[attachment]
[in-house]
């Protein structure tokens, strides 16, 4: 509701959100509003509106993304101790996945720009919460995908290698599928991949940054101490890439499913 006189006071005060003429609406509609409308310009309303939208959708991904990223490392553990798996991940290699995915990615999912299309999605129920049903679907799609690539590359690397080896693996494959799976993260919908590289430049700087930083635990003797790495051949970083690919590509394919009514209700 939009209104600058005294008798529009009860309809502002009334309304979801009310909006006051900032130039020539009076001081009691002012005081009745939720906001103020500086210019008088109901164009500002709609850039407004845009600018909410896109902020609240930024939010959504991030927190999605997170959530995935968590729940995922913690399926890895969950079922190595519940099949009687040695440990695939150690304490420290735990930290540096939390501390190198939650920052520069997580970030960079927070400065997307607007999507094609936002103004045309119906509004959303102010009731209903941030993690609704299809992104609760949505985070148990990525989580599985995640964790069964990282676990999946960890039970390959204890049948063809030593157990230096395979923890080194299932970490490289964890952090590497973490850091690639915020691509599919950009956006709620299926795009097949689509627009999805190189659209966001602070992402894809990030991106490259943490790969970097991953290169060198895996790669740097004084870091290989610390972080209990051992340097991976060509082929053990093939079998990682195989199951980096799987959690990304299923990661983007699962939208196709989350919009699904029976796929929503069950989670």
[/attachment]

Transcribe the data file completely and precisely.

[in-house]
């Protein structure tokens, strides 16, 4: 509701959100509003509106993304101790996945720009919460995908290698599928991949940054101490890439499913 006189006071005060003429609406509609409308310009309303939208959708991904990223490392553990798996991940290699995915990615999912299309999605129920049903679907799609690539590359690397080896693996494959799976993260919908590289430049700087930083635990003797790495051949970083690919590509394919009514209700 939009209104600058005294008798529009009860309809502002009334309304979801009310909006006051900032130039020539009076001081009691002012005081009745939720906001103020500086210019008088109901164009500002709609850039407004845009600018909410896109902020609240930024939010959504991030927190999605997170959530995935968590729940995922913690399926890895969950079922190595519940099949009687040695440990695939150690304490420290735990930290540096939390501390190198939650920052520069997580970030960079927070400065997307607007999507094609936002103004045309119906509004959303102010009731209903941030993690609704299809992104609760949505985070148990990525989580599985995640964790069964990282676990999946960890039970390959204890049948063809030593157990230096395979923890080194299932970490490289964890952090590497973490850091690639915020691509599919950009956006709620299926795009097949689509627009999805190189659209966001602070992402894809990030991106490259943490790969970097991953290169060198895996790669740097004084870091290989610390972080209990051992340097991976060509082929053990093939079998990682195989199951980096799987959690990304299923990661983007699962939208196709989350919009699904029976796929929503069950989670």